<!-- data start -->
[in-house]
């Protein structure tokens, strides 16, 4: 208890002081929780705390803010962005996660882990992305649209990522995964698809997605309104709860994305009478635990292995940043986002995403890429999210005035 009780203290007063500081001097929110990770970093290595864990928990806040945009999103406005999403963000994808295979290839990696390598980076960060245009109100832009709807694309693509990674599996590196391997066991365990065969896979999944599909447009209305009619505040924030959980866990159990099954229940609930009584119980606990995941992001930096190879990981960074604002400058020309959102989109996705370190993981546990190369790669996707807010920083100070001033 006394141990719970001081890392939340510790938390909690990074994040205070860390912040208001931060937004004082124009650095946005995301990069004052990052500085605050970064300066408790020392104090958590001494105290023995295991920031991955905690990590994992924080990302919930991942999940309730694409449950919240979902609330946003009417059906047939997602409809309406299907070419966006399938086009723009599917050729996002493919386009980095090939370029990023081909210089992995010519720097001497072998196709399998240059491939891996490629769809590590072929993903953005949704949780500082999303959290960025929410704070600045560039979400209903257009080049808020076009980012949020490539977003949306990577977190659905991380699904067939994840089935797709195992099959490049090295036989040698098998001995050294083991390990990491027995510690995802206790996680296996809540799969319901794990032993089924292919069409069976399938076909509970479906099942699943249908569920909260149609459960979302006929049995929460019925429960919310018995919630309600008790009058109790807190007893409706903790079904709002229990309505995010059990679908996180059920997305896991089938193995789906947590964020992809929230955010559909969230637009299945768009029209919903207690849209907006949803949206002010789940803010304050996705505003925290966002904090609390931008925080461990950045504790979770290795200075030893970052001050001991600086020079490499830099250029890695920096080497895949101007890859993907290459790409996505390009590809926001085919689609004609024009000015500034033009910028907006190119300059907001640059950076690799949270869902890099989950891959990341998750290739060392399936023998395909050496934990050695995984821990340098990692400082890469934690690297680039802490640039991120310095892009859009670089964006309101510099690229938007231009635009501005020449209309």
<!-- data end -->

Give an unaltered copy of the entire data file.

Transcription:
[in-house]
């Protein structure tokens, strides 16, 4: 208890002081929780705390803010962005996660882990992305649209990522995964698809997605309104709860994305009478635990292995940043986002995403890429999210005035 009780203290007063500081001097929110990770970093290595864990928990806040945009999103406005999403963000994808295979290839990696390598980076960060245009109100832009709807694309693509990674599996590196391997066991365990065969896979999944599909447009209305009619505040924030959980866990159990099954229940609930009584119980606990995941992001930096190879990981960074604002400058020309959102989109996705370190993981546990190369790669996707807010920083100070001033 006394141990719970001081890392939340510790938390909690990074994040205070860390912040208001931060937004004082124009650095946005995301990069004052990052500085605050970064300066408790020392104090958590001494105290023995295991920031991955905690990590994992924080990302919930991942999940309730694409449950919240979902609330946003009417059906047939997602409809309406299907070419966006399938086009723009599917050729996002493919386009980095090939370029990023081909210089992995010519720097001497072998196709399998240059491939891996490629769809590590072929993903953005949704949780500082999303959290960025929410704070600045560039979400209903257009080049808020076009980012949020490539977003949306990577977190659905991380699904067939994840089935797709195992099959490049090295036989040698098998001995050294083991390990990491027995510690995802206790996680296996809540799969319901794990032993089924292919069409069976399938076909509970479906099942699943249908569920909260149609459960979302006929049995929460019925429960919310018995919630309600008790009058109790807190007893409706903790079904709002229990309505995010059990679908996180059920997305896991089938193995789906947590964020992809929230955010559909969230637009299945768009029209919903207690849209907006949803949206002010789940803010304050996705505003925290966002904090609390931008925080461990950045504790979770290795200075030893970052001050001991600086020079490499830099250029890695920096080497895949101007890859993907290459790409996505390009590809926001085919689609004609024009000015500034033009910028907006190119300059907001640059950076690799949270869902890099989950891959990341998750290739060392399936023998395909050496934990050695995984821990340098990692400082890469934690690297680039802490640039991120310095892009859009670089964006309101510099690229938007231009635009501005020449209309």